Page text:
Cutting Fodder



John E. Costigan, American, 1888-1972


Cutting Fodder


ca. 1940


Image: 7 3/4 x 12 in. (19.7 x 30.5 cm)

Object Number



Costigan delighted in portraying the farm in rural Orangeburg, New York where he settled with his family in 1919. His wife Ida, their five children, and the animals of the working farm were his primary subjects. His loose, sketchy depictions of rural life appealed to the Regionalist aesthetic. Although self-taught, Costigan became well-regarded in New York City art circles. As his prints began to garner notice, his simple style and agricultural imagery earned him the nickname "the American Millet". Life on the farm and as a working artist was hard during the Depression, and Costigan was one of many artists who joined the Public Works Art Project (a government relief program) during those years.
Signed, bottom right, "J.E. Costigan - N.A.S.L.E."

Credit Line

Gift of Carl and Marian Mullis


Cultivating America: Visions of the Landscape in Twentieth-Century Prints, Michael C. Carlos Museum, March 8 - June 29, 2008


© Estate of John E. Costigan. Image courtesy of the Michael C. Carlos Museum, Emory University. Photo by Michael McKelvey.
This image is provided by the Michael C. Carlos Museum of Emory University, who retains all rights in it. This image is made available for limited non-commercial, educational, and personal use only, or for fair use as defined by United States law. For all other uses, please contact the Michael C. Carlos Museum Office of Collections Services at +1(404) 727-4282 or Users must cite the author and source of the image as they would material from any printed work, but not in any way that implies endorsement of the user or the user's use of the image. Users may not remove any copyright, trademark, or other proprietary notices, including without limitation attribution information, credits, and copyright notices that have been placed on or near the image by the Museum. The Museum assumes no responsibility for royalties or fees claimed by the artist or third parties. The User agrees to indemnify and hold harmless Emory University, its Michael C. Carlos Museum, its agents, employees, faculty members, students and trustees from and against any and all claims, losses, actions, damages, expenses, and all other liabilities, including but not limited to attorney’s fees, directly or indirectly arising out of or resulting from its use of photographic images for which permission is granted hereunder.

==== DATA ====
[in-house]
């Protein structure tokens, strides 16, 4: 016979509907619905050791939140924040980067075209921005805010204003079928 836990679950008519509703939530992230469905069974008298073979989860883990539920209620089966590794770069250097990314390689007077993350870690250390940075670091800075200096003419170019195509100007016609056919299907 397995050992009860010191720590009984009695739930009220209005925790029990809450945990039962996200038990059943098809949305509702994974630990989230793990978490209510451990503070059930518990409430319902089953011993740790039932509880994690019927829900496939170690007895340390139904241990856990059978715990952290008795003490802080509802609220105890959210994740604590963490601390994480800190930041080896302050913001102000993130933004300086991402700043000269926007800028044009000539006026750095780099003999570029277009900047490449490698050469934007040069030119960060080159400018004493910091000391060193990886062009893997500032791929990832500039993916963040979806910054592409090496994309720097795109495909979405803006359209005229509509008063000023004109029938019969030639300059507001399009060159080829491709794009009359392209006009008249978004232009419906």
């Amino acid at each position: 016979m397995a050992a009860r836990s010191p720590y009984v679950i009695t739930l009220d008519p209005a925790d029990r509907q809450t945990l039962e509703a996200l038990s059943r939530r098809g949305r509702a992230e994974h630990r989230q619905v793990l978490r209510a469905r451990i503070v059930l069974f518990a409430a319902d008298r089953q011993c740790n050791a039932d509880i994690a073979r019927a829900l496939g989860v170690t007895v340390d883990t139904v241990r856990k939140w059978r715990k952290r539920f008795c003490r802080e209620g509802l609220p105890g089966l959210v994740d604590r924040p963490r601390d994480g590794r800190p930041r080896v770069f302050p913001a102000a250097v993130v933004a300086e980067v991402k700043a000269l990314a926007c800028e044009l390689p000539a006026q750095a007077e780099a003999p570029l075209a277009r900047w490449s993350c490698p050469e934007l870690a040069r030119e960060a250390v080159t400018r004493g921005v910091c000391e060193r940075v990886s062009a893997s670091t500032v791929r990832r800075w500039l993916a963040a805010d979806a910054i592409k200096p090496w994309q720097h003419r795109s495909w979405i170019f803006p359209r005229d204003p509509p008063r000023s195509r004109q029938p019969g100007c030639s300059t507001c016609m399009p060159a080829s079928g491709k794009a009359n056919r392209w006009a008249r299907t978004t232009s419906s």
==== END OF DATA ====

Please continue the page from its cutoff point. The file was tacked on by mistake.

On View



John E. Costigan, American, 1888-1972, “Cutting Fodder,” Michael C. Carlos Museum Collections Online, accessed December 11, 2018,

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